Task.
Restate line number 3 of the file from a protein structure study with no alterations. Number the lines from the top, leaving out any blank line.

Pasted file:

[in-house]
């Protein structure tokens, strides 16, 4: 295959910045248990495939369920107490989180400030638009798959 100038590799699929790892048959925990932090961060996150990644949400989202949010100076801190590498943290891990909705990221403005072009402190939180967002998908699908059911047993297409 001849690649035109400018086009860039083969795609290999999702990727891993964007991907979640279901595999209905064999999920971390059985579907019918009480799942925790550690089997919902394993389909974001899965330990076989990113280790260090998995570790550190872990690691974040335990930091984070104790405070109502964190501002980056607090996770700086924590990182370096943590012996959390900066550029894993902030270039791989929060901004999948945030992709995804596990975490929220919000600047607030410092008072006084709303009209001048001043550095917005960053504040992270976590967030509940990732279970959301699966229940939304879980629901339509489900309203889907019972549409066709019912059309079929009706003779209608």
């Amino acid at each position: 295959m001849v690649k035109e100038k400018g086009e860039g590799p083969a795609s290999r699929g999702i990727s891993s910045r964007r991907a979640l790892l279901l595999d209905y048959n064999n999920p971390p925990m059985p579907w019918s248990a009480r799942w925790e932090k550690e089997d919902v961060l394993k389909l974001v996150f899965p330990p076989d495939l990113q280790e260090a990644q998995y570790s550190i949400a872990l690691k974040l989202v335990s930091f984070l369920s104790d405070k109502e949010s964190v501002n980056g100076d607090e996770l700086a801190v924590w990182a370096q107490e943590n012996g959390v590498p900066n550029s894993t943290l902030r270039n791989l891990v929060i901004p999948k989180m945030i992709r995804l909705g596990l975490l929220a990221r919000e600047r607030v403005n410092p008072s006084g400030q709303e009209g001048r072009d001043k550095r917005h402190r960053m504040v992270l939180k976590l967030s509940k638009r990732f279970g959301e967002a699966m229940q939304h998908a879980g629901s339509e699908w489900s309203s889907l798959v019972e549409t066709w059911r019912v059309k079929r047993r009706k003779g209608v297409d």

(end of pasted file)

């Amino acid at each position: 295959m001849v690649k035109e100038k400018g086009e860039g590799p083969a795609s290999r699929g999702i990727s891993s910045r964007r991907a979640l790892l279901l595999d209905y048959n064999n999920p971390p925990m059985p579907w019918s248990a009480r799942w925790e932090k550690e089997d919902v961060l394993k389909l974001v996150f899965p330990p076989d495939l990113q280790e260090a990644q998995y570790s550190i949400a872990l690691k974040l989202v335990s930091f984070l369920s104790d405070k109502e949010s964190v501002n980056g100076d607090e996770l700086a801190v924590w990182a370096q107490e943590n012996g959390v590498p900066n550029s894993t943290l902030r270039n791989l891990v929060i901004p999948k989180m945030i992709r995804l909705g596990l975490l929220a990221r919000e600047r607030v403005n410092p008072s006084g400030q709303e009209g001048r072009d001043k550095r917005h402190r960053m504040v992270l939180k976590l967030s509940k638009r990732f279970g959301e967002a699966m229940q939304h998908a879980g629901s339509e699908w489900s309203s889907l798959v019972e549409t066709w059911r019912v059309k079929r047993r009706k003779g209608v297409d």